Rise in counts is unexpected surprise
Madison – An unexpected increase in ruffed grouse drumming
documented this spring appears to be the real deal.
DNR wildlife managers, technicians, foresters, law enforcement
personnel, and Ruffed Grouse Society volunteers conduct roadside
surveys each spring to obtain an index of drumming activity.
The survey, which has been conducted annually since 1964, provides
an index to show changes in grouse drumming activity and possible
population trends. The survey is not intended to produce an actual
population count of grouse.
This spring’s drumming count revealed a 38-percent increase over
“The southwest study region showed the greatest increase in
drumming activity over last year with a 118-percent increase, with
all routes either increasing or remaining stable,” said Scott
Walter, DNR upland wildlife ecologist.
“The central and northern regions both showed healthy increases of
31 and 43 percent, respectively,” he said. The only region that did
not increase was the southeast where there is little grouse
Walter originally was surprised, because last year drumming counts
were down 5 percent, and many people expected the cycle to begin
But then the Minnesota DNR released its drumming index on June 21,
indicating that ruffed grouse drumming counts increased by 18
percent in that state’s northeast region, the core of its grouse
“I was interested to see what Minnesota had to say. Their results
corroborate what we found here,” he said.
Walter added that a research project in 2009 and 2010 in northern
Minnesota noted a marked drop in drumming activity in April 2010.
This coincided with a major dose of warm weather when the grouse
“If you think about this, we went up in 2009, then our survey
showed a bit of a drop last year and a big jump up this year,”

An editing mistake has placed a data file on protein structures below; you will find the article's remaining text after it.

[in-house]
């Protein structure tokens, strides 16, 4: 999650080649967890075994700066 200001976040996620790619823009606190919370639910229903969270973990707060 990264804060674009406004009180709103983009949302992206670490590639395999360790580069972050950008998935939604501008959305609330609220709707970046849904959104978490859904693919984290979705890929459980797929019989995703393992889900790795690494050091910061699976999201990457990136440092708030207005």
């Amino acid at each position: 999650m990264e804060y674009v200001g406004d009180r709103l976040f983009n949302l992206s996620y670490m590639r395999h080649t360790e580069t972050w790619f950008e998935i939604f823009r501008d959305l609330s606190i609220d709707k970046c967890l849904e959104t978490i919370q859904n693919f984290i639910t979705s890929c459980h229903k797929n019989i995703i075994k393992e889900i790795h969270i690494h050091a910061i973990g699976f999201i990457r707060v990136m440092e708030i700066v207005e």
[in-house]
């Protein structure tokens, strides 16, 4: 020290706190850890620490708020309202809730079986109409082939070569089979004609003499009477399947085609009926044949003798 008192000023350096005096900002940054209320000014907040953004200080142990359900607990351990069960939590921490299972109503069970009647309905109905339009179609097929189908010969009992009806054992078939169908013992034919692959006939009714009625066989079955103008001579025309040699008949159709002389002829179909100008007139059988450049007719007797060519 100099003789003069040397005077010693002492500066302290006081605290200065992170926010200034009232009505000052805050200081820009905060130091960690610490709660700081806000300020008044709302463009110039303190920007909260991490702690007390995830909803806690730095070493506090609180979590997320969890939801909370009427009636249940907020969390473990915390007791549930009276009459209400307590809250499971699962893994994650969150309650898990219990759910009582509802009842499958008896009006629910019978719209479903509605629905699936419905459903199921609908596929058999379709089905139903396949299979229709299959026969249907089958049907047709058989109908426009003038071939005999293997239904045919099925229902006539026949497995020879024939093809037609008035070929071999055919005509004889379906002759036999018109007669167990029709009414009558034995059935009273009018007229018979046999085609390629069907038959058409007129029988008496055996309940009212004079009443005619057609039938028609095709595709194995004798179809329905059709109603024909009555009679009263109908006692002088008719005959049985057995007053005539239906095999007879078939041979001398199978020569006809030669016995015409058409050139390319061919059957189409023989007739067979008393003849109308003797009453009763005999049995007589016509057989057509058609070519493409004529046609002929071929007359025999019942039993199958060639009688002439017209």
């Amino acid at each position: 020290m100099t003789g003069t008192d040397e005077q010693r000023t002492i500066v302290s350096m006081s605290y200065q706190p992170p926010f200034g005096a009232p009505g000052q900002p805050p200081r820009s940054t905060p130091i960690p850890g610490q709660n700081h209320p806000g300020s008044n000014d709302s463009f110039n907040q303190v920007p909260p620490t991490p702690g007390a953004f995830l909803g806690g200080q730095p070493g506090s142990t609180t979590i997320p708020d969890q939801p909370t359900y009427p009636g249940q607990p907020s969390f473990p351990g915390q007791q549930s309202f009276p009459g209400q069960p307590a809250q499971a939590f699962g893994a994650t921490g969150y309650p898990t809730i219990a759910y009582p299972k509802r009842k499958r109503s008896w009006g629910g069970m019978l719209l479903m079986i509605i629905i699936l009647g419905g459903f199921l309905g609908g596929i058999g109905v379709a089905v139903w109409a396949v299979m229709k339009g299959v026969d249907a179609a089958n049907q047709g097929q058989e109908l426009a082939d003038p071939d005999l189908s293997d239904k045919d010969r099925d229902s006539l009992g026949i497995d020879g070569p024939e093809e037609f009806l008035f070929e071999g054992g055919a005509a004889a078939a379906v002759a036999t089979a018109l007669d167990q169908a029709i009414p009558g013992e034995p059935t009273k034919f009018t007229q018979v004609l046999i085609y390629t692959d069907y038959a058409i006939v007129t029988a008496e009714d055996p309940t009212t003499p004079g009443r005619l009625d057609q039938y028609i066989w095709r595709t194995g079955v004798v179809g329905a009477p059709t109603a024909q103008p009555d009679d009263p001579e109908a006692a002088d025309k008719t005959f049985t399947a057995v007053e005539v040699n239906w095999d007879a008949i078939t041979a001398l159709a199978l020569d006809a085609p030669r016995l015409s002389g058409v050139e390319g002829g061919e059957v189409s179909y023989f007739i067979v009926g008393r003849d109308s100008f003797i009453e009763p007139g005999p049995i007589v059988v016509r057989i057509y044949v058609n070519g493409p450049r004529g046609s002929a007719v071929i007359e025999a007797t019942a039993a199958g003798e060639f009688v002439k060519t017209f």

Walter said. “Part of that drop last year may have been due to that
warm spell that quieted grouse down here also.”
This could indicate that last year was an anomaly and this year
shows the true trend – there could well be more grouse on the
landscape this fall.
The advantage of the survey is to show trends from one year to the
next. Walter said the surveys include the same routes that have
been run for many years – and often by the same people who have run
the routes in past years.
Grouse research literature refers to the ruffed grouse cycle, which
varies with peaks and valleys, hitting peaks about every 8 to 11
To confuse matters, two state areas, the Sandhill Wildlife Area in
Wood County and Stone Lake Experimental Area in Oneida County,
where DNR researchers attempt to do a complete census of drumming
males, decreased slightly this year.
Sandhill decreased 17 percent while Stone Lake decreased 10
The DNR’s Ruffed Grouse Management Team met in mid-June to discuss
the Woodcock Young Forest Initiative, coordinated with the Wildlife
Management Institute. As woodcock numbers have declined, the
agencies are looking for ways to enhance woodcock habitat, which
also benefits other early successional species, such as ruffed
grouse and golden-winged warblers.
“We’re trying to merge the work to benefit several species,” Walter
said. “We want to zero in on areas where habitat management will
benefit both woodcock and golden-winged warblers.”
The committee is looking at far northeastern, north-central, and
northwestern Wisconsin for areas that could bring in outside
dollars to improve habitat that would benefit both species.